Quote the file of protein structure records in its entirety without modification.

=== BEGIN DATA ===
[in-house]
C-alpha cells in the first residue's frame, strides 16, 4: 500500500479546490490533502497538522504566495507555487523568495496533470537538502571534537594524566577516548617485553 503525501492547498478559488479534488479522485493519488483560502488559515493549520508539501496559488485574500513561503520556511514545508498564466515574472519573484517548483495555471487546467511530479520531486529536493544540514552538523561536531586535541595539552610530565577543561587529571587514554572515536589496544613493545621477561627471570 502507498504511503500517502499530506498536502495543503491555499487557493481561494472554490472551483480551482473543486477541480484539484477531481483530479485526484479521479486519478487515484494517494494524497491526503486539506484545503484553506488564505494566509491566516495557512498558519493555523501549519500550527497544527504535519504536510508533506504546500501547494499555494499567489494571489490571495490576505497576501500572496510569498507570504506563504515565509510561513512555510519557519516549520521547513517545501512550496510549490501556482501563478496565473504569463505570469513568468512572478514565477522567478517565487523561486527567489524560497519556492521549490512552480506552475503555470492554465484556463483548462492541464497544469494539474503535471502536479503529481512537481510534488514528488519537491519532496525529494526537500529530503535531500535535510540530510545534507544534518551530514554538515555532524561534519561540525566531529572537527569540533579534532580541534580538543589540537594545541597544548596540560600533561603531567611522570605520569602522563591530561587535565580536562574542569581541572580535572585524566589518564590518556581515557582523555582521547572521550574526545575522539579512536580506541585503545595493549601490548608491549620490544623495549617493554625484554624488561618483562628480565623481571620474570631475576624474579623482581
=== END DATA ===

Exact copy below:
[in-house]
C-alpha cells in the first residue's frame, strides 16, 4: 500500500479546490490533502497538522504566495507555487523568495496533470537538502571534537594524566577516548617485553 503525501492547498478559488479534488479522485493519488483560502488559515493549520508539501496559488485574500513561503520556511514545508498564466515574472519573484517548483495555471487546467511530479520531486529536493544540514552538523561536531586535541595539552610530565577543561587529571587514554572515536589496544613493545621477561627471570 502507498504511503500517502499530506498536502495543503491555499487557493481561494472554490472551483480551482473543486477541480484539484477531481483530479485526484479521479486519478487515484494517494494524497491526503486539506484545503484553506488564505494566509491566516495557512498558519493555523501549519500550527497544527504535519504536510508533506504546500501547494499555494499567489494571489490571495490576505497576501500572496510569498507570504506563504515565509510561513512555510519557519516549520521547513517545501512550496510549490501556482501563478496565473504569463505570469513568468512572478514565477522567478517565487523561486527567489524560497519556492521549490512552480506552475503555470492554465484556463483548462492541464497544469494539474503535471502536479503529481512537481510534488514528488519537491519532496525529494526537500529530503535531500535535510540530510545534507544534518551530514554538515555532524561534519561540525566531529572537527569540533579534532580541534580538543589540537594545541597544548596540560600533561603531567611522570605520569602522563591530561587535565580536562574542569581541572580535572585524566589518564590518556581515557582523555582521547572521550574526545575522539579512536580506541585503545595493549601490548608491549620490544623495549617493554625484554624488561618483562628480565623481571620474570631475576624474579623482581